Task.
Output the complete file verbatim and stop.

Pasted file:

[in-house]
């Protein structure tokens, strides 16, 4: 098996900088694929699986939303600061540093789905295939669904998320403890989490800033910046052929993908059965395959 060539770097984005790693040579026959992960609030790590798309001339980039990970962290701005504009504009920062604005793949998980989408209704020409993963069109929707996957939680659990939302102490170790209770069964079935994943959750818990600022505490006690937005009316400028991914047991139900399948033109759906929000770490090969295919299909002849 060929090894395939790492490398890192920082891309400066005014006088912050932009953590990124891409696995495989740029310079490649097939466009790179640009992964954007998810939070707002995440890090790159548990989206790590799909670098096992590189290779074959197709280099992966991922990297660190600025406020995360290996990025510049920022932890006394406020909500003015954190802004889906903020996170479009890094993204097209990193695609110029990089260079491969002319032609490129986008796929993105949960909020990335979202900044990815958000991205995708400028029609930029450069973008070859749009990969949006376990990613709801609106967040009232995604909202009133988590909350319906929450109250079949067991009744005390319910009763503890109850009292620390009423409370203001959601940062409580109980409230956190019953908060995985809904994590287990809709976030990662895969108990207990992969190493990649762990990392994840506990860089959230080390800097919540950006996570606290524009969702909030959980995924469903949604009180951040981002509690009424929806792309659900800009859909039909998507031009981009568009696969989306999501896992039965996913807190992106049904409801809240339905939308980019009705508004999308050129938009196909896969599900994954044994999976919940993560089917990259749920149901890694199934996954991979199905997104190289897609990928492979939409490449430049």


[in-house]
């Protein structure tokens, strides 16, 4: 098996900088694929699986939303600061540093789905295939669904998320403890989490800033910046052929993908059965395959 060539770097984005790693040579026959992960609030790590798309001339980039990970962290701005504009504009920062604005793949998980989408209704020409993963069109929707996957939680659990939302102490170790209770069964079935994943959750818990600022505490006690937005009316400028991914047991139900399948033109759906929000770490090969295919299909002849 060929090894395939790492490398890192920082891309400066005014006088912050932009953590990124891409696995495989740029310079490649097939466009790179640009992964954007998810939070707002995440890090790159548990989206790590799909670098096992590189290779074959197709280099992966991922990297660190600025406020995360290996990025510049920022932890006394406020909500003015954190802004889906903020996170479009890094993204097209990193695609110029990089260079491969002319032609490129986008796929993105949960909020990335979202900044990815958000991205995708400028029609930029450069973008070859749009990969949006376990990613709801609106967040009232995604909202009133988590909350319906929450109250079949067991009744005390319910009763503890109850009292620390009423409370203001959601940062409580109980409230956190019953908060995985809904994590287990809709976030990662895969108990207990992969190493990649762990990392994840506990860089959230080390800097919540950006996570606290524009969702909030959980995924469903949604009180951040981002509690009424929806792309659900800009859909039909998507031009981009568009696969989306999501896992039965996913807190992106049904409801809240339905939308980019009705508004999308050129938009196909896969599900994954044994999976919940993560089917990259749920149901890694199934996954991979199905997104190289897609990928492979939409490449430049």